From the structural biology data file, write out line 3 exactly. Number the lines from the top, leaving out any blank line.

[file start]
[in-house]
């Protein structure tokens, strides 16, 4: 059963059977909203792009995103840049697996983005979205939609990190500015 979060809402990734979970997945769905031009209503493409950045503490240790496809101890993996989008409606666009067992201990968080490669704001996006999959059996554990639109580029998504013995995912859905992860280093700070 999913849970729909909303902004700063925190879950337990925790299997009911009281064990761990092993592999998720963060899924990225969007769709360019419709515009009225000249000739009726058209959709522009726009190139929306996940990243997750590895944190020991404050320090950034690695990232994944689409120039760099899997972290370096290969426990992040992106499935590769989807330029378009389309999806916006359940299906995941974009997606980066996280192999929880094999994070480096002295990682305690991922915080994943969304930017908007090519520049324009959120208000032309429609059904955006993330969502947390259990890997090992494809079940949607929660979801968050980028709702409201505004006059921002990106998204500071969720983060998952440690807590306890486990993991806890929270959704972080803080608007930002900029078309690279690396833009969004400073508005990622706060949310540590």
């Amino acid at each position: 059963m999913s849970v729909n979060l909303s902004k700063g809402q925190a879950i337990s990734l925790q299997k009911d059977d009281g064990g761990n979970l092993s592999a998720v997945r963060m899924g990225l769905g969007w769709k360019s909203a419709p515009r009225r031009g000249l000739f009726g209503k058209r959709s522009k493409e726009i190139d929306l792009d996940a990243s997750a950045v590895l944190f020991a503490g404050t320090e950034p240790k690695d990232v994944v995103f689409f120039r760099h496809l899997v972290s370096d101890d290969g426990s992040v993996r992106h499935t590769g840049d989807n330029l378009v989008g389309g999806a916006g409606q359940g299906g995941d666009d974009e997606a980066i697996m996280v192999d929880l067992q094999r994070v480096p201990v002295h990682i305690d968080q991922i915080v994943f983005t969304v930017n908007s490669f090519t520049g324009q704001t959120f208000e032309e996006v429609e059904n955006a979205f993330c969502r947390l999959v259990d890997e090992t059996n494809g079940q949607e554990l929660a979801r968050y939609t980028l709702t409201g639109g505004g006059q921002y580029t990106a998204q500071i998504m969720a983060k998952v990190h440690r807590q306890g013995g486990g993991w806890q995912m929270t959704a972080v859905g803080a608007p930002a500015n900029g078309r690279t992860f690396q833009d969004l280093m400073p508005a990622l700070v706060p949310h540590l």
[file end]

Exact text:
């Amino acid at each position: 059963m999913s849970v729909n979060l909303s902004k700063g809402q925190a879950i337990s990734l925790q299997k009911d059977d009281g064990g761990n979970l092993s592999a998720v997945r963060m899924g990225l769905g969007w769709k360019s909203a419709p515009r009225r031009g000249l000739f009726g209503k058209r959709s522009k493409e726009i190139d929306l792009d996940a990243s997750a950045v590895l944190f020991a503490g404050t320090e950034p240790k690695d990232v994944v995103f689409f120039r760099h496809l899997v972290s370096d101890d290969g426990s992040v993996r992106h499935t590769g840049d989807n330029l378009v989008g389309g999806a916006g409606q359940g299906g995941d666009d974009e997606a980066i697996m996280v192999d929880l067992q094999r994070v480096p201990v002295h990682i305690d968080q991922i915080v994943f983005t969304v930017n908007s490669f090519t520049g324009q704001t959120f208000e032309e996006v429609e059904n955006a979205f993330c969502r947390l999959v259990d890997e090992t059996n494809g079940q949607e554990l929660a979801r968050y939609t980028l709702t409201g639109g505004g006059q921002y580029t990106a998204q500071i998504m969720a983060k998952v990190h440690r807590q306890g013995g486990g993991w806890q995912m929270t959704a972080v859905g803080a608007p930002a500015n900029g078309r690279t992860f690396q833009d969004l280093m400073p508005a990622l700070v706060p949310h540590l």